The European Court of Human Rights (ECtHR) was set up in Strasbourg in 1959 to enforce states' obligations under the European Convention on Human Rights. The ECtHR adjudicates on complaints brought by individuals against a state party or parties (individual applications) and complaints brought by a state party against another state party (inter-state applications) concerning alleged violations of a right or rights set out in the European Convention on Human Rights.
ECCHR filed a criminal complaint against Nestlé and some of its top managers in 2012. The complaint accuses the managers of being in breach of their obligations by failing to prevent crimes of Colombian paramilitary groups and failing to adequately protect trade unionists from these crimes.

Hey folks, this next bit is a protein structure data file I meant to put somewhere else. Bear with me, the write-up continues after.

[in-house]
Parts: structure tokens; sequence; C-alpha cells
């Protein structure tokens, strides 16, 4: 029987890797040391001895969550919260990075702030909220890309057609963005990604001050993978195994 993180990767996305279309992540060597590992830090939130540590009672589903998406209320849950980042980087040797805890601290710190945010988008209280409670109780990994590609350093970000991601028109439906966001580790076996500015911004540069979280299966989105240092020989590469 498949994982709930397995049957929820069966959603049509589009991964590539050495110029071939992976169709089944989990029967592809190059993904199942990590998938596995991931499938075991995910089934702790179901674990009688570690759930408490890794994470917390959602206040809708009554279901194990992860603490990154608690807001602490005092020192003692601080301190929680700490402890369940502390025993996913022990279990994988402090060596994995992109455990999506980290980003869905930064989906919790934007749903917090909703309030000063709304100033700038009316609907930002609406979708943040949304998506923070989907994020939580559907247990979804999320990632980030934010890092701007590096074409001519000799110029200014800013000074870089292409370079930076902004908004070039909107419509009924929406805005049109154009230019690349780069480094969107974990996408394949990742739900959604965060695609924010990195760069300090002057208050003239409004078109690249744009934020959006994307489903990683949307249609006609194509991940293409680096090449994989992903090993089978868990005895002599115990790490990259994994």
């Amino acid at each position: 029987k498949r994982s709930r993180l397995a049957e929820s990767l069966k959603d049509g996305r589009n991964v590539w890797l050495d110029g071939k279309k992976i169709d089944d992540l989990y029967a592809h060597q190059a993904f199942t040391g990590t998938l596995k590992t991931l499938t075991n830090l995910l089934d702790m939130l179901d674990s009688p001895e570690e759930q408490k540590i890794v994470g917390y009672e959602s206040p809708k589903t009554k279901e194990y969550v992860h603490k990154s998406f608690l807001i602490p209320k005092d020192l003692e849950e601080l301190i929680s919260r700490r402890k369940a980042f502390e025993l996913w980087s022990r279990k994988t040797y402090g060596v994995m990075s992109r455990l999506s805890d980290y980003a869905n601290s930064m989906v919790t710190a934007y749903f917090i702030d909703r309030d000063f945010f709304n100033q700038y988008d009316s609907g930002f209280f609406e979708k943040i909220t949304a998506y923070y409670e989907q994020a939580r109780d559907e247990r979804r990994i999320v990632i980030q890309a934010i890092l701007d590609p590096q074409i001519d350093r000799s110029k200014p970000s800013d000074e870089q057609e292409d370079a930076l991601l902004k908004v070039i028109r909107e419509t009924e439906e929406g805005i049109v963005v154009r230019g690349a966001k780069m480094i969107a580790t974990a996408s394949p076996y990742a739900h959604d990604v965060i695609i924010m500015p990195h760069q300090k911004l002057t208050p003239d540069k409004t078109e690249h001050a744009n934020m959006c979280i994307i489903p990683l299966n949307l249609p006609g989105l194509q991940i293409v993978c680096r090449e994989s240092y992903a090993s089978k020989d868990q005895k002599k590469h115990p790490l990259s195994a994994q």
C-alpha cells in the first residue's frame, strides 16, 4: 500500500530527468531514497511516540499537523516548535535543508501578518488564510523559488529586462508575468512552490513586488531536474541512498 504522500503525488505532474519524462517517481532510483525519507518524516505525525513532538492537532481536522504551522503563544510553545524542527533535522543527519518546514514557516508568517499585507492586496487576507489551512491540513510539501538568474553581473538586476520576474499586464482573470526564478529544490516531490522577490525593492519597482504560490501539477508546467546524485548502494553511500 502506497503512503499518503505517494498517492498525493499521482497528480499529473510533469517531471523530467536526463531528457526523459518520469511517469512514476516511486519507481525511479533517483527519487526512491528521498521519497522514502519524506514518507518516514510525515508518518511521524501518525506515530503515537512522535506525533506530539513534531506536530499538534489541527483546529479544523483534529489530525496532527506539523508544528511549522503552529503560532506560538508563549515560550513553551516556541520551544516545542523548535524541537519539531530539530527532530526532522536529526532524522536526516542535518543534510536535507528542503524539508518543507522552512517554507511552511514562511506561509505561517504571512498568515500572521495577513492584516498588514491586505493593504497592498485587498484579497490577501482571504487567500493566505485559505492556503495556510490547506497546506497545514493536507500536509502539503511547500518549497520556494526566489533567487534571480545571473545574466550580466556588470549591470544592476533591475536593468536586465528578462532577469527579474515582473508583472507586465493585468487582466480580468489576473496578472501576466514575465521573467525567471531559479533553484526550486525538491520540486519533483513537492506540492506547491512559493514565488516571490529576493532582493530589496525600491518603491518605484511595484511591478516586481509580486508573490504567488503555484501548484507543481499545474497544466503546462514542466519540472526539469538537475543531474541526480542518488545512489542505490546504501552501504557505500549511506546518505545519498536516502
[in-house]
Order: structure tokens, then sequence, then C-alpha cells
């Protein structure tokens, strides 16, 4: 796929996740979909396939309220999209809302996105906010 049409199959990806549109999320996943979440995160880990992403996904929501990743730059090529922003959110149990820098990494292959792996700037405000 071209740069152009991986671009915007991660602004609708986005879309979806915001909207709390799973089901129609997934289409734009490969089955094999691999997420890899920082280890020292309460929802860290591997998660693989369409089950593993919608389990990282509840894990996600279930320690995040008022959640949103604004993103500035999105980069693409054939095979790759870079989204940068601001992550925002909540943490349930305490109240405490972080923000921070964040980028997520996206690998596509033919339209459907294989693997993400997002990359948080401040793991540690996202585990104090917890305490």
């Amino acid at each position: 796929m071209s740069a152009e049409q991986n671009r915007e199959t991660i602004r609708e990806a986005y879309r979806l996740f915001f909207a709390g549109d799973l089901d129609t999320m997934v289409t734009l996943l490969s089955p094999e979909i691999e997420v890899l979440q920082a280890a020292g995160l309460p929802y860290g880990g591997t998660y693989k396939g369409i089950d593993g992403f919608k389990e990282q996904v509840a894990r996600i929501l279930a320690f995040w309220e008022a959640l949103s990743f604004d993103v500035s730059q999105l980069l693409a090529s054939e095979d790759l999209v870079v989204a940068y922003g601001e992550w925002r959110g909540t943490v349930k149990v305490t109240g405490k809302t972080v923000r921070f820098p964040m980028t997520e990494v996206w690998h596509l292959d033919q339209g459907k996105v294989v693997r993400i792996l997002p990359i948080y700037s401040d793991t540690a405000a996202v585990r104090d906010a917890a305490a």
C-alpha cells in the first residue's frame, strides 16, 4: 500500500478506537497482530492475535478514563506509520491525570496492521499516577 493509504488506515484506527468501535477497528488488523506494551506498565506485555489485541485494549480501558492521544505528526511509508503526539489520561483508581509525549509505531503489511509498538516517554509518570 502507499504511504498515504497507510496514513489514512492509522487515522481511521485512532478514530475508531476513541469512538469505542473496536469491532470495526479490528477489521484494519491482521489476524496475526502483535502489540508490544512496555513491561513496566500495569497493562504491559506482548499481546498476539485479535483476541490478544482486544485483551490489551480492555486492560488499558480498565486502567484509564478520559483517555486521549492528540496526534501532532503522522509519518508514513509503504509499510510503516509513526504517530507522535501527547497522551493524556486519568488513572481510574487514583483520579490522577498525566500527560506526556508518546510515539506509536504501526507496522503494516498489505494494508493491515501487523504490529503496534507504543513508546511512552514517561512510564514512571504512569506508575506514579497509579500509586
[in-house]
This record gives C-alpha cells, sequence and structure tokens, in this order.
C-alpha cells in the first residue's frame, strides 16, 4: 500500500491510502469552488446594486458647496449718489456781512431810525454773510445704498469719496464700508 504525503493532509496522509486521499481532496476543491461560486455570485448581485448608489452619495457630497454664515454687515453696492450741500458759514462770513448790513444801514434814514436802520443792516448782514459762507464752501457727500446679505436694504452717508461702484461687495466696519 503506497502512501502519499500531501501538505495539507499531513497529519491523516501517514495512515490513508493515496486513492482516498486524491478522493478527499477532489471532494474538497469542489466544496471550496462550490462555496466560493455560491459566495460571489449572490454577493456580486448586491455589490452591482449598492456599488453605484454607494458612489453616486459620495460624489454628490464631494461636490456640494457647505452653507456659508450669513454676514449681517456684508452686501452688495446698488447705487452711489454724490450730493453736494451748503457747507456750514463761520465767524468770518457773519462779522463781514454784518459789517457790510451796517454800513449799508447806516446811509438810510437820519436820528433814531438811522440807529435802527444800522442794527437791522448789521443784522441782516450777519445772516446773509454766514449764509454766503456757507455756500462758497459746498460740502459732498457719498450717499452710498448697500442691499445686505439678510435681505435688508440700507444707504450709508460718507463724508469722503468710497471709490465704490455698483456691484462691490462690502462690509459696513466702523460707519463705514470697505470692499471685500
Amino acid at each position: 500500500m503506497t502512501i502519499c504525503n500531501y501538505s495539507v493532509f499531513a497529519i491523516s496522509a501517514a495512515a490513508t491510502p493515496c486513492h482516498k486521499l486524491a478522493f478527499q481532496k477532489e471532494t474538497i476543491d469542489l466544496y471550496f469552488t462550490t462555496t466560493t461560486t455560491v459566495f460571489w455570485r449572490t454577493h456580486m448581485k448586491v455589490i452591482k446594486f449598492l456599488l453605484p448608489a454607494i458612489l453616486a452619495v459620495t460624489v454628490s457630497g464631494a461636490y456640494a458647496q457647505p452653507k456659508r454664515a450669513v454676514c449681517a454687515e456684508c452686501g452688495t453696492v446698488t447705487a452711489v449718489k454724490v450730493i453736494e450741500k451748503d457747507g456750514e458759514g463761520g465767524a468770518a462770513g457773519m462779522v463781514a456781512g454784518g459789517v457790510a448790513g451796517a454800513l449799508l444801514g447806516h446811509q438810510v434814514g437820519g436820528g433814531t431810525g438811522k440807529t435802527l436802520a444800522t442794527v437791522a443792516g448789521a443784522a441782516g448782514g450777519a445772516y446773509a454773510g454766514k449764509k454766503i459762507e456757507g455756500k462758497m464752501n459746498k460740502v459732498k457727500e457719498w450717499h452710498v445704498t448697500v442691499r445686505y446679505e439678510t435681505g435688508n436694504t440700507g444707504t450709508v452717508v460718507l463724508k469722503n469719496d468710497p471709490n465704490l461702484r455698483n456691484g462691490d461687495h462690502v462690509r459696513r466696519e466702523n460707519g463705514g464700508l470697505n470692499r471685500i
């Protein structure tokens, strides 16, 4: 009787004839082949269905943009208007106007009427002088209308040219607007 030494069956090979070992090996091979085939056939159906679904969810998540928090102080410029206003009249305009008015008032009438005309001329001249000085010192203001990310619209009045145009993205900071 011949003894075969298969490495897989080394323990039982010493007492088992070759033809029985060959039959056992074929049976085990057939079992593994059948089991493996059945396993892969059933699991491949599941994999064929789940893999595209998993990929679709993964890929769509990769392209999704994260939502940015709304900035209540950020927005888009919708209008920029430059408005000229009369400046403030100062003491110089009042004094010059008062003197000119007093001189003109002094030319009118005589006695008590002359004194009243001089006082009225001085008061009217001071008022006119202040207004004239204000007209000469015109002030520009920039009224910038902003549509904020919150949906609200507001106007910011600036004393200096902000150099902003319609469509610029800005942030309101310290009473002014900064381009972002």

With support from ECCHR, several refugees filed individual complaints against Macedonia in 2016. They assert that Macedonia's practice of unlawful expulsions is violating the European Convention on Human Rights.
Spanish authorities systematically and often violently expel refugees and migrants at their borders. The long-standing practice of push-backs at the external borders of the European Union is unlawful, as the European Court of Human Rights ruled. ECCHR supports the claims of two refugees against Spain.
Ramzan Kadyrov officially resumed office in 2007 as head of the Russian republic Chechnya. The Republic suffers from two armed conflicts against Russia. The reconstruction processes is proceeding under Kadyrov, however, there have been repeated human rights violations.